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Montevideo, December 13th 2018 - 22:28 UTC

Bolsonaro recommends “prudence” before signing any Mercosur/EU agreement

Saturday, December 1st 2018 - 08:47 UTC
Full article 72 comments
“I've spoken to our future foreign minister Araújo and he recommended to act with prudence so Brazil does not miss any markets overseas”, Bolsonaro said “I've spoken to our future foreign minister Araújo and he recommended to act with prudence so Brazil does not miss any markets overseas”, Bolsonaro said
Incoming Agriculture minister, Tereza Cristina is a strong critic of Mercosur and is widely supported by the agro-business lobby Incoming Agriculture minister, Tereza Cristina is a strong critic of Mercosur and is widely supported by the agro-business lobby
Macron, in Buenos Aires for G20, indicated he did not favor “trade agreements” with countries which do not respect the Paris agreement on climate change Macron, in Buenos Aires for G20, indicated he did not favor “trade agreements” with countries which do not respect the Paris agreement on climate change

Brazil's president-elect Jair Bolsonaro said “prudence” was necessary before signing any trade agreement with other nations, in reference to the ongoing negotiations between Mercosur and the European Union.

 Bolsonaro, the great absentee of the G20 summit, particularly for Latin America since Brazil is the largest economy, pointed out he had the feeling Argentine president Mauricio Macri wanted to “anticipate” negotiations between Mercosur and EU, but “that is a decision that the incoming Brazilian administration will have to work on, with caution and keeping in mind our policy is trading with the whole world”.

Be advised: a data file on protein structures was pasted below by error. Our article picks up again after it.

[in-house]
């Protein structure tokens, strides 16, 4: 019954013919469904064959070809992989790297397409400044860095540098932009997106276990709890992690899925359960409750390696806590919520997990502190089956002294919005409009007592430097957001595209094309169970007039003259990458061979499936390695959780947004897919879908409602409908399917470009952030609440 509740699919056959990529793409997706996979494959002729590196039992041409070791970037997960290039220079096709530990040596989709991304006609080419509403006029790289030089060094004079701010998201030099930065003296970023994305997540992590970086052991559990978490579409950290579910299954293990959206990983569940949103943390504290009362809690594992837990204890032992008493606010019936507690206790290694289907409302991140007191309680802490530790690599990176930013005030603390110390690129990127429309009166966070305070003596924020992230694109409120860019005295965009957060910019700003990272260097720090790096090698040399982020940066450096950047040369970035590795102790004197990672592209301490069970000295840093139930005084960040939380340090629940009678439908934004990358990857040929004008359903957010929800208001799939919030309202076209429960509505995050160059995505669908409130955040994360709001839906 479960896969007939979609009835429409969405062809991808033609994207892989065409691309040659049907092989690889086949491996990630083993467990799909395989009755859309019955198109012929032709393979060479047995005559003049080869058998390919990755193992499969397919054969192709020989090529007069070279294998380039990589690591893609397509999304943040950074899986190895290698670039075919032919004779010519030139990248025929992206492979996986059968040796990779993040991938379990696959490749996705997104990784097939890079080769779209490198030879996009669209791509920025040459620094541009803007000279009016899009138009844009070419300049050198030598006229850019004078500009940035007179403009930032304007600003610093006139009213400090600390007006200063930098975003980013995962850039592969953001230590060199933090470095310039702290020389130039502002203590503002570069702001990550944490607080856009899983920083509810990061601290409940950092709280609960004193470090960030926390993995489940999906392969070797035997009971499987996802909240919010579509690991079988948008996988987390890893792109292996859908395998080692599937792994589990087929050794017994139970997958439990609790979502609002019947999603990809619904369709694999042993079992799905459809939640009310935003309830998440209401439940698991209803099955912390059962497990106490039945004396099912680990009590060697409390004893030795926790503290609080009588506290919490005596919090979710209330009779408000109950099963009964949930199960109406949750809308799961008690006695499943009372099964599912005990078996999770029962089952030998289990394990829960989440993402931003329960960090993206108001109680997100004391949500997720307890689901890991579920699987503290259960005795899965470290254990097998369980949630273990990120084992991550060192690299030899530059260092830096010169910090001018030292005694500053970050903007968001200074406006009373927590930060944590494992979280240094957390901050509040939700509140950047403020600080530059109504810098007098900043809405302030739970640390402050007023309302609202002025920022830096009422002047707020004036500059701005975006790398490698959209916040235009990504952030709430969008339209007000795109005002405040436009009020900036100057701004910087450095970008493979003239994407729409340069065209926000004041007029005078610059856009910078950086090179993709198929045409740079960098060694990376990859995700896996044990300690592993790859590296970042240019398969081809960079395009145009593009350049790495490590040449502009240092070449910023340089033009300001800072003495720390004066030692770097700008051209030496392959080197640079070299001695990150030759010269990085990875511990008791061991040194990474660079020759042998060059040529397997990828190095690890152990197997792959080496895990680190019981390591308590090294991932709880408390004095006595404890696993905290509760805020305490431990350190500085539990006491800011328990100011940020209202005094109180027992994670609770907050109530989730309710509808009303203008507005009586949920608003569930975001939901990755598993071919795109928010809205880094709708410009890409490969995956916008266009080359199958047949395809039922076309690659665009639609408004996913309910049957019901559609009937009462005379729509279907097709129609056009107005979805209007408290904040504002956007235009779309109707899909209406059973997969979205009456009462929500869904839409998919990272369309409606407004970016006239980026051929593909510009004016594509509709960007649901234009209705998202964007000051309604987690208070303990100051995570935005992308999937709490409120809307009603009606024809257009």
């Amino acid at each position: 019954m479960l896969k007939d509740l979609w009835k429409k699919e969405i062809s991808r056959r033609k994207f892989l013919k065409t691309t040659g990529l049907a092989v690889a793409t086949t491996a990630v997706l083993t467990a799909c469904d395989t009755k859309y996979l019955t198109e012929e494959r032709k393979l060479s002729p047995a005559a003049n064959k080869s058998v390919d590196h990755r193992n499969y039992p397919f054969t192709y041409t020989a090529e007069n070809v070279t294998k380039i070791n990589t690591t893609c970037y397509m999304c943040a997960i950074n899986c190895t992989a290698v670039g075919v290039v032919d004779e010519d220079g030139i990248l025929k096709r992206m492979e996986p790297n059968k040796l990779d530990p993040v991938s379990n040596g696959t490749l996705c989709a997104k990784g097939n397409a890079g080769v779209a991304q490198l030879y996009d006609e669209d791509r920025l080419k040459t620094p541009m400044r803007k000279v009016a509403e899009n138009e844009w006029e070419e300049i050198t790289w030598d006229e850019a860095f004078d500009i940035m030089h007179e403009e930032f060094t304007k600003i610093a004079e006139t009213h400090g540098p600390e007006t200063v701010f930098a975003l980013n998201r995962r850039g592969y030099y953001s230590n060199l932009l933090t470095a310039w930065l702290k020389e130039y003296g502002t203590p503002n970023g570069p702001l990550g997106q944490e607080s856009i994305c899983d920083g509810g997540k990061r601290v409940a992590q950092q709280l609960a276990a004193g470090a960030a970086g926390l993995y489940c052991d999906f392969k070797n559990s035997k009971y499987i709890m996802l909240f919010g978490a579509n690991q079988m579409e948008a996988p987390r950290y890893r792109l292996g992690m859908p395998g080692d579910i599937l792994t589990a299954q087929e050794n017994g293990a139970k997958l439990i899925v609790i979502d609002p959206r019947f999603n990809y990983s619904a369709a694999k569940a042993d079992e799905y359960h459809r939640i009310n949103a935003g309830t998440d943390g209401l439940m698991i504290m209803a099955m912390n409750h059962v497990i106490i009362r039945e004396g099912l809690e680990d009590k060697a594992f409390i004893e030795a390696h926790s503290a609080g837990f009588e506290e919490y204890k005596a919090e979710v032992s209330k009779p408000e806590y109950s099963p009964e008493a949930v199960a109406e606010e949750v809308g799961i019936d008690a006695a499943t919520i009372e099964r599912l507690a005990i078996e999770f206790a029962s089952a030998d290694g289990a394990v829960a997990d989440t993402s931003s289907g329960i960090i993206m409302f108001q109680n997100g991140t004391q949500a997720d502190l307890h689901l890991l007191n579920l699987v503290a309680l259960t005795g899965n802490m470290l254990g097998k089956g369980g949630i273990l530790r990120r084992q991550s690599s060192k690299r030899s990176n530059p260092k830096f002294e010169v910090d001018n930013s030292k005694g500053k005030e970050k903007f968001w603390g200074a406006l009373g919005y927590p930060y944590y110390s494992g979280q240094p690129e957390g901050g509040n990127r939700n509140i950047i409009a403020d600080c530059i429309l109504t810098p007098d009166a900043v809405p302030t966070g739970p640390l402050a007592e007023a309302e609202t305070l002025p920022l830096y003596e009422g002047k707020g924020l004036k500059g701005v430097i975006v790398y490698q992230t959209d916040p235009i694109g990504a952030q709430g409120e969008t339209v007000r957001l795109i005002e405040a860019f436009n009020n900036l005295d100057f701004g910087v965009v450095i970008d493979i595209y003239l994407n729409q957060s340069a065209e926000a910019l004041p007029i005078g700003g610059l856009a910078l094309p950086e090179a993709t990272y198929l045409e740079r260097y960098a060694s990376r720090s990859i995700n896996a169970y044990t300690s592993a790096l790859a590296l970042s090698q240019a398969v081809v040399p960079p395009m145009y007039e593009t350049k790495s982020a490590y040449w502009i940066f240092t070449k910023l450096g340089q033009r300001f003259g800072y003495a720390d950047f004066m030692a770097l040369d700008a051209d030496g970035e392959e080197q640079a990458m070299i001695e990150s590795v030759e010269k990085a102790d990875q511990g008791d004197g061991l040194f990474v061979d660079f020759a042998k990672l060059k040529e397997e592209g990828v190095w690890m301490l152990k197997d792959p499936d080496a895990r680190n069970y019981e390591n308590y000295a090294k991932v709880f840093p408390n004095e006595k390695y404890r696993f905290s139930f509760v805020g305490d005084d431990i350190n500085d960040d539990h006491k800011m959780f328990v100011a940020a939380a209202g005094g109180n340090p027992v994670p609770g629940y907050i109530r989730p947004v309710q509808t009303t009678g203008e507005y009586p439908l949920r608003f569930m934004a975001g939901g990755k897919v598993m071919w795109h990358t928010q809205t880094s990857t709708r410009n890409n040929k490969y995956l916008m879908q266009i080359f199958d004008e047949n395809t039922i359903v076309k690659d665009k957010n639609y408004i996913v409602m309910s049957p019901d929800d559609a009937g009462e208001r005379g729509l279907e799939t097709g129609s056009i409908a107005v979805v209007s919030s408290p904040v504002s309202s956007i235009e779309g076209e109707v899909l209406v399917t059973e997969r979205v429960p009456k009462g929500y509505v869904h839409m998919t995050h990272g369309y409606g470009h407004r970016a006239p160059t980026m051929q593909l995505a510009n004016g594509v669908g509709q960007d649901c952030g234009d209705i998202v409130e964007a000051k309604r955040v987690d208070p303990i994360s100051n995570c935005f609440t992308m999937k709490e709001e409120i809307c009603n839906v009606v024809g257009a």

“I've spoken to our future foreign minister Ernesto Araújo and he recommended to act with prudence so that Brazil does not miss any markets overseas”, Bolsonaro told media on Friday. Several ministers of the president-elect cabinet have questioned Mercosur as an obstacle to developing trade links.

This is particularly true of the incoming Agriculture minister, Tereza Cristina who has strong support from the agro-business lobby, and also question “environmental” bureaucracy.

Bolsonaro's statements follow on Thursday's comments by French president Emmanuel Macron, currently in Buenos Aires for G20, who suggested that he did not favor “trade agreements” with countries which do not respect the Paris agreement on climate change. Earlier in the week Brazil announced it was not going to host a climate change world conference next year because of budget restraints.

But the president elect was quoted by the media saying that environmental politics can't muddle with Brazil's development “today, the (Brazilian) economy is almost back on track thanks to agribusiness, and they are suffocated by environmental questions.”

However Bolsonaro downplayed the French leader's comments, “the agreement between Mercosur and the EU affects French interests, a country also concentrated in the agribusiness, so Macron depends on what France and its farmers decide”.